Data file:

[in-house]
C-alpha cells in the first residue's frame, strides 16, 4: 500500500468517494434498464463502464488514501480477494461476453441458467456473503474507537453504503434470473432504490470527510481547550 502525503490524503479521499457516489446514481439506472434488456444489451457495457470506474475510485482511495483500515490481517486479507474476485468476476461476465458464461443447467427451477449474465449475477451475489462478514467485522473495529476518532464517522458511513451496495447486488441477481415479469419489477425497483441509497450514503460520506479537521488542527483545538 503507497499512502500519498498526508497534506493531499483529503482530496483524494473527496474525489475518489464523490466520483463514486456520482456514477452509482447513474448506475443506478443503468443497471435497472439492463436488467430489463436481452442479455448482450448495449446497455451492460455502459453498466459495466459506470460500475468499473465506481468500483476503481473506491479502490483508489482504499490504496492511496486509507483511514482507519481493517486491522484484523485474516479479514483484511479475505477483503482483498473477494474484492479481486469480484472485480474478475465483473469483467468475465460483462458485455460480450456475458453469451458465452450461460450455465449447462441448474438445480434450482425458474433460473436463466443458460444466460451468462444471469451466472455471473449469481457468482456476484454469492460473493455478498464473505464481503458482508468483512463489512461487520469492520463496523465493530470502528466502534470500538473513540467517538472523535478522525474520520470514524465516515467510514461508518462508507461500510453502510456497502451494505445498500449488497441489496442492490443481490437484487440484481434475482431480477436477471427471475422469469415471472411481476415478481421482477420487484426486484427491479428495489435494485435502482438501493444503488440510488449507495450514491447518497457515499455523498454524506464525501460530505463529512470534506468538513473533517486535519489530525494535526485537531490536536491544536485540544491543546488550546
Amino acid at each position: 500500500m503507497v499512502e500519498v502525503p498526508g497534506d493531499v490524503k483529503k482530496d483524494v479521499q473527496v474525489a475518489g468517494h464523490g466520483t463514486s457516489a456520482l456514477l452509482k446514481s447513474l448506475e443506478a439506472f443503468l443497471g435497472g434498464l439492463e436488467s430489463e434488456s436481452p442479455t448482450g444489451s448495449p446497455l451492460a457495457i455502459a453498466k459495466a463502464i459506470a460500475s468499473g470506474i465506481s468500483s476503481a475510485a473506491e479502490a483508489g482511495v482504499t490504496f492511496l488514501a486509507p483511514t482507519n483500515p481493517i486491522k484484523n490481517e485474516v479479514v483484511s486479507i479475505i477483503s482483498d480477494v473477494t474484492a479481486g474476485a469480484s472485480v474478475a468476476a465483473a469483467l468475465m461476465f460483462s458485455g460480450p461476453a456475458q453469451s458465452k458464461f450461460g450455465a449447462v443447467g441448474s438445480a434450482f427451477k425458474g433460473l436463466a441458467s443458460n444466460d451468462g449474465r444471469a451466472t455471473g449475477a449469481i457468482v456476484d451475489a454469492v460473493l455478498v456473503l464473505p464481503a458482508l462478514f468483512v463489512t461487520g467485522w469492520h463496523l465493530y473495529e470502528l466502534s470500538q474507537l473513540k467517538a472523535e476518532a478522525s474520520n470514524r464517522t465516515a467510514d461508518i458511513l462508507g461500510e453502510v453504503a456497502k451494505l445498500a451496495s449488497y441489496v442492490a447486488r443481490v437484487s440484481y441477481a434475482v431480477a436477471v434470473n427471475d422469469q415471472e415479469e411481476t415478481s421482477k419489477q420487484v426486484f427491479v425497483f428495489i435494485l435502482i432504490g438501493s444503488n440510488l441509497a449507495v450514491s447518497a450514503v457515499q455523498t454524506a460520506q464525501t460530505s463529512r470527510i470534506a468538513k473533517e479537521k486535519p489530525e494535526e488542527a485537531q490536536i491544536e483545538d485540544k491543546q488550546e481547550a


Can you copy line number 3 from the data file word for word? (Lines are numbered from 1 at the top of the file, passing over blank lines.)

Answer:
Amino acid at each position: 500500500m503507497v499512502e500519498v502525503p498526508g497534506d493531499v490524503k483529503k482530496d483524494v479521499q473527496v474525489a475518489g468517494h464523490g466520483t463514486s457516489a456520482l456514477l452509482k446514481s447513474l448506475e443506478a439506472f443503468l443497471g435497472g434498464l439492463e436488467s430489463e434488456s436481452p442479455t448482450g444489451s448495449p446497455l451492460a457495457i455502459a453498466k459495466a463502464i459506470a460500475s468499473g470506474i465506481s468500483s476503481a475510485a473506491e479502490a483508489g482511495v482504499t490504496f492511496l488514501a486509507p483511514t482507519n483500515p481493517i486491522k484484523n490481517e485474516v479479514v483484511s486479507i479475505i477483503s482483498d480477494v473477494t474484492a479481486g474476485a469480484s472485480v474478475a468476476a465483473a469483467l468475465m461476465f460483462s458485455g460480450p461476453a456475458q453469451s458465452k458464461f450461460g450455465a449447462v443447467g441448474s438445480a434450482f427451477k425458474g433460473l436463466a441458467s443458460n444466460d451468462g449474465r444471469a451466472t455471473g449475477a449469481i457468482v456476484d451475489a454469492v460473493l455478498v456473503l464473505p464481503a458482508l462478514f468483512v463489512t461487520g467485522w469492520h463496523l465493530y473495529e470502528l466502534s470500538q474507537l473513540k467517538a472523535e476518532a478522525s474520520n470514524r464517522t465516515a467510514d461508518i458511513l462508507g461500510e453502510v453504503a456497502k451494505l445498500a451496495s449488497y441489496v442492490a447486488r443481490v437484487s440484481y441477481a434475482v431480477a436477471v434470473n427471475d422469469q415471472e415479469e411481476t415478481s421482477k419489477q420487484v426486484f427491479v425497483f428495489i435494485l435502482i432504490g438501493s444503488n440510488l441509497a449507495v450514491s447518497a450514503v457515499q455523498t454524506a460520506q464525501t460530505s463529512r470527510i470534506a468538513k473533517e479537521k486535519p489530525e494535526e488542527a485537531q490536536i491544536e483545538d485540544k491543546q488550546e481547550a